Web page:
And of course leaderboards, this is why I hack, to top those leaderboards.
In addition, previous games have annoyed me by limiting the number of instructions a processor could store. That’s been changed and lines of code are now limited by the total number of lines written for the entire solution, but the challenges are more in-depth. The amount of stuff I was able to do with just those limitations though is amazing. However the code does become challenging to write, and I annoyed my wife a couple times by muttering to myself and writing down cryptic code pieces as I walked through my code trying to get a simple bubble sort working. The code was created, it worked, and I passed the challenge and felt great. Later though, I was blown away because people online had claimed they did heap sorts instead of a bubble, which are significantly harder tasks, and that’s very impressive to me.
Then of course once you code up a solution, you have to run it, and after you beat the first run, the game makes you run the code 100 times on different testbeds. That’s where you will prove that not only can you get the right answer, but you also can develop a code that will get the right answer as well. The good news is you can change to any testbed so there are no surprises, and if a testbed failed you can tackle that one, but there will be some tricks involved in some of these challenges.
And it wouldn’t be a Zachtronics game if the game didn’t take your score and then put it on a leaderboard, and that’s often been my favorite part of the series. But I’ll be honest, I didn’t attempt to top many leaderboards, yet. I wanted to get through the game, and some of the challenges are amazingly hard, requiring quite a bit of code. At the same time, I want to come back and tackle them.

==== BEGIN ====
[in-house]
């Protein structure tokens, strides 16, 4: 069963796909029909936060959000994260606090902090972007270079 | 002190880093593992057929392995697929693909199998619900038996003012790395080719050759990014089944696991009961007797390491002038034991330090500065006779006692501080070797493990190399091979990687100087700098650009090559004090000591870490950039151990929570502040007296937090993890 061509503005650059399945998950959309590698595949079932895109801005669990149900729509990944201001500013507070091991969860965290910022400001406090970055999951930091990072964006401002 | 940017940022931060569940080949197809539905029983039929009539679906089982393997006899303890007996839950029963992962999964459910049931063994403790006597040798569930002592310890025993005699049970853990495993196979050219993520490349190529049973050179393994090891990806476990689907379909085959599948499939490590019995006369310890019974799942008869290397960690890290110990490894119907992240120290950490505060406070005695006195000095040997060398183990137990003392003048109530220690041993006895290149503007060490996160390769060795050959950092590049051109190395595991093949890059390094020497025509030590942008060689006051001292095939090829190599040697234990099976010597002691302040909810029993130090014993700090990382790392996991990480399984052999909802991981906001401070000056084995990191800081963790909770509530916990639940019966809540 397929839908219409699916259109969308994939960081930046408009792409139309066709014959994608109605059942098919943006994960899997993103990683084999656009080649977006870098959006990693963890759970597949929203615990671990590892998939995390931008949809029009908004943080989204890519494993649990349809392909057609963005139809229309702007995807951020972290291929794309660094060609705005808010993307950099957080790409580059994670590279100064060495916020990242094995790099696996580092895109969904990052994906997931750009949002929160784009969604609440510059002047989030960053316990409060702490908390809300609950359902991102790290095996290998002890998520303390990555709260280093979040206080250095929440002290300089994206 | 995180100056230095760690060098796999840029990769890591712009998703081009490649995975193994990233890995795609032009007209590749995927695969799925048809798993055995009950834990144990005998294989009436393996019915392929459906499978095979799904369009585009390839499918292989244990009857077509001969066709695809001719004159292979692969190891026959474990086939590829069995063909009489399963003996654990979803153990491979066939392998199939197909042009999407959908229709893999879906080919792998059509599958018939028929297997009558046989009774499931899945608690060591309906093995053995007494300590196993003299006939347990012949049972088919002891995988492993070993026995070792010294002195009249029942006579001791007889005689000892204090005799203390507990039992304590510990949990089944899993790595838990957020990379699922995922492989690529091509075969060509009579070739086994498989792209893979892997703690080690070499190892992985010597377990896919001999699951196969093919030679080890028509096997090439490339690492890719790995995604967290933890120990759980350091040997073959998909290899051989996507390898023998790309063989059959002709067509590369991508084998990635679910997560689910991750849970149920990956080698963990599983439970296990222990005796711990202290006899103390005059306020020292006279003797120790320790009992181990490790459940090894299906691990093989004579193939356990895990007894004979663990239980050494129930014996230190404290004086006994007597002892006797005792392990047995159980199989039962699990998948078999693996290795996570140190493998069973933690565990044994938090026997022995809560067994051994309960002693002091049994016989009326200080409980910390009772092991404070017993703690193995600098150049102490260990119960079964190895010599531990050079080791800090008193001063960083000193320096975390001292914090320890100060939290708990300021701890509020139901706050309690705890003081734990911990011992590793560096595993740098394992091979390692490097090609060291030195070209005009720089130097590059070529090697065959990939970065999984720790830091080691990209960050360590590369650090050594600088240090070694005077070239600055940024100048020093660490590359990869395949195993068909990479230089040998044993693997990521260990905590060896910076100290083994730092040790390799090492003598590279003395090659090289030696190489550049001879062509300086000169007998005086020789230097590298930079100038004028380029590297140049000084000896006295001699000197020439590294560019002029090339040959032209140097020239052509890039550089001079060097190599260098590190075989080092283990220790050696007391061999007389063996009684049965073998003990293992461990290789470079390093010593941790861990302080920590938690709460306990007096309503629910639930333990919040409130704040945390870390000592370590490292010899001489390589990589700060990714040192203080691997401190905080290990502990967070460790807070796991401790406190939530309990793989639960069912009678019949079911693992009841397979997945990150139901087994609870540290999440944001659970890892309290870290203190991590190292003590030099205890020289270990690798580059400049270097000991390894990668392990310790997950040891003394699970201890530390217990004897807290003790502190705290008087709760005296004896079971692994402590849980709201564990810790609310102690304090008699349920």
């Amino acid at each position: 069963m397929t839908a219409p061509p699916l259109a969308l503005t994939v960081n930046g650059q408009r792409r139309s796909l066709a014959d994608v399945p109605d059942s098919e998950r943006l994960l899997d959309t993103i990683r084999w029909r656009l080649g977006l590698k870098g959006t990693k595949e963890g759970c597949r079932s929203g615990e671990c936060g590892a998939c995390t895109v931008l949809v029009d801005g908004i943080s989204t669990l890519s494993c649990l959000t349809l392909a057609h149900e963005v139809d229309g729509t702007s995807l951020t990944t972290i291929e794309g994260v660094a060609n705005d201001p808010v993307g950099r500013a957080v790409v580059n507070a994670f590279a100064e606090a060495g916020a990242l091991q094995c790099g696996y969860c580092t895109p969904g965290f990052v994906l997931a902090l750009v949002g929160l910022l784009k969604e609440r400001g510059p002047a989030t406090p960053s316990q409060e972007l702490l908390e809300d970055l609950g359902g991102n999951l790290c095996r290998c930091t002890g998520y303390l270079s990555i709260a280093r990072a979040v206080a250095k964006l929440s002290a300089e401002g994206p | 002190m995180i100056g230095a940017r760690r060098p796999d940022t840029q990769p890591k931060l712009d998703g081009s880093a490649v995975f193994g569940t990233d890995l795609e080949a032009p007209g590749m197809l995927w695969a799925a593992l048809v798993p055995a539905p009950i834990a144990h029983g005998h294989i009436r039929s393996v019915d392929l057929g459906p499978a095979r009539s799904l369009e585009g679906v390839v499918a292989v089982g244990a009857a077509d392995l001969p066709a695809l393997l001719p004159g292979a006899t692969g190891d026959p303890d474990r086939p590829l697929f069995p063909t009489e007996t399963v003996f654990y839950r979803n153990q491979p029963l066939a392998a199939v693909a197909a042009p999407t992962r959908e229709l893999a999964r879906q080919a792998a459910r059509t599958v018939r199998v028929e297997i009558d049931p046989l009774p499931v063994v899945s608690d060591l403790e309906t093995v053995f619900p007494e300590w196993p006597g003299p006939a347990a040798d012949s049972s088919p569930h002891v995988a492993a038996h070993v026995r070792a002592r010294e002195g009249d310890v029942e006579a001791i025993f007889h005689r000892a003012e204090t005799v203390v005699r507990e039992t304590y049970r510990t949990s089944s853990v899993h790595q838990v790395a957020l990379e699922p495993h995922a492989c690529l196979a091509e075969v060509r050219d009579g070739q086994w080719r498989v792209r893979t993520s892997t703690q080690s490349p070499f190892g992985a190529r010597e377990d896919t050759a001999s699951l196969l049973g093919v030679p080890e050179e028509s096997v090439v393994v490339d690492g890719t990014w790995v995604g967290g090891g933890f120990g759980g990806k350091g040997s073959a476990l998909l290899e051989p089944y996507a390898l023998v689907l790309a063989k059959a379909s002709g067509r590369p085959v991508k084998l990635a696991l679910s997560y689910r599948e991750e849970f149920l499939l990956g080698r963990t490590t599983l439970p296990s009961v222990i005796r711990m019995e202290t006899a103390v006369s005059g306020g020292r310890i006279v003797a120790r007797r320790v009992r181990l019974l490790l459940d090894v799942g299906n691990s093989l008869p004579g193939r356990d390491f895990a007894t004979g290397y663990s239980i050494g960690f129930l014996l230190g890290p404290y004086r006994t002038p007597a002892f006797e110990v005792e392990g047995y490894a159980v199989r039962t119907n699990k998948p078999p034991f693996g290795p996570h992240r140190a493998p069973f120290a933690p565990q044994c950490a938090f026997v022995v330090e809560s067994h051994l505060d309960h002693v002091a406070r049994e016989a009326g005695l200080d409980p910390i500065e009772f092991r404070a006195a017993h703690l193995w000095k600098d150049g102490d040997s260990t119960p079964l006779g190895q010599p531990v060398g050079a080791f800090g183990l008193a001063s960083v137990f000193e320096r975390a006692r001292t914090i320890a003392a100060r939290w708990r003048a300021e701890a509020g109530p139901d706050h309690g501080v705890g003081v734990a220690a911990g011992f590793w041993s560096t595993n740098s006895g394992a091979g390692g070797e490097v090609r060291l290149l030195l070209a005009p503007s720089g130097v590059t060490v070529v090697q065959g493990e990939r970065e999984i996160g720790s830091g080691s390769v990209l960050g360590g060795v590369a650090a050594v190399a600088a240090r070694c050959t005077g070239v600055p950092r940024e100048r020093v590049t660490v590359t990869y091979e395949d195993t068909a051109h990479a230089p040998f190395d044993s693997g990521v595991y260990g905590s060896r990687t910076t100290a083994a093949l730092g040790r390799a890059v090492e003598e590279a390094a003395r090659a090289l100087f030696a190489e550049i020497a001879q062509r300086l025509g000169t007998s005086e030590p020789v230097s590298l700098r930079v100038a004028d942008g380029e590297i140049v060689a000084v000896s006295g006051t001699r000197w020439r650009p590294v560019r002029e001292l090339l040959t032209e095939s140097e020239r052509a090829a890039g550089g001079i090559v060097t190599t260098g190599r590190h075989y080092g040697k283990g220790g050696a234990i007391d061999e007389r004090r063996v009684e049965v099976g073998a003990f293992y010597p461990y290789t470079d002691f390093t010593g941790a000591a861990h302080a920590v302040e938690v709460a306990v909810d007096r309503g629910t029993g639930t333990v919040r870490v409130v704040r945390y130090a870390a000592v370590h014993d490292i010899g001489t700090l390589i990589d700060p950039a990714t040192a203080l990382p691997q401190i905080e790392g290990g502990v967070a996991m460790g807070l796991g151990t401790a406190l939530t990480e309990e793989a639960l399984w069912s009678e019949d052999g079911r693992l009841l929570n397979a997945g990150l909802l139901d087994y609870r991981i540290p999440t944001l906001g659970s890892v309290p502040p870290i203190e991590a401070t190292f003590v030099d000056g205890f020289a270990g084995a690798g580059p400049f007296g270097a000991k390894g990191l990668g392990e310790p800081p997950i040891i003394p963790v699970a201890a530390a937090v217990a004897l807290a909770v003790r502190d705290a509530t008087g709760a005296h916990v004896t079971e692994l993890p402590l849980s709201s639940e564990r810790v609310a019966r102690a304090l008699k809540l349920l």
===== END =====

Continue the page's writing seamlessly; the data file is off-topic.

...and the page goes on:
In the past you only saw your friends scores, however, EXAPUNKS also gives the option for “TOP_PERCENTILE” And “TENTH_PERCENTILE” basically telling you what the best player has earned, as well as the what the top ten percent of players have cracked. With only one friend having played this game and being able to beat him on many of the challenges, I’m thrilled to be able to see how the entire world has presented, but some of those numbers are scary low. Kudos to the fans who are topping these boards, because it’ll take dedication to match some of these numbers.
At its core, EXAPUNKS is a programming game and if you’ve tried TIS-100 or Shenzen I/O and didn’t like it, this one might not change your mind. If you’re interested in programming, or just like Zachtronics games, this is an easy purchase, but if you’re curious about it, I’d say try to find a copy of the ‘zine and look through it. It might scare you off, but it also might get you interested in trying the full game. EXAPUNKS is really fun and rewarding in a way that most video games aren’t. If you enjoy optimizing builds in RPGs, or action games, or tricking AIs and exploiting games, there’s something really interesting here along those lines. At the same time, I can admit it’s not for everyone, but this is the game that gets me excited and I think everyone should give it a look even if it might not be for them.
I have a hard time trying to give this game anything but a
Maybe that should be a “Programming 5/5” or “4/5++” but that’s the thing, for me, I think it deserves that 5, and while the story is flawed, I can’t really fault it for that. I did beat the game in 17 hours and that’s not a ton, but there’s more optimization for me to do. At the same time, I wrote Zachtronics, and they said they are working on bonus puzzles. If so, I’ll be glad to plug back in and tackle them, though seeing what the bonus puzzles were on Infinifactory, I’m a little worried as that’s where the difficulty might spike. Either way, I’m thrilled to have played this and I hope others will give it a shot.
Final Thoughts: Another Zachtronics game and another excellent experience. It’s programming, it’s debugging, it’s optimization, this time with tiny robots to do your will. It’s unique and different, I love it.
Stats: 19.1 hours 6/14 achievements, with a desire to return to optimize more.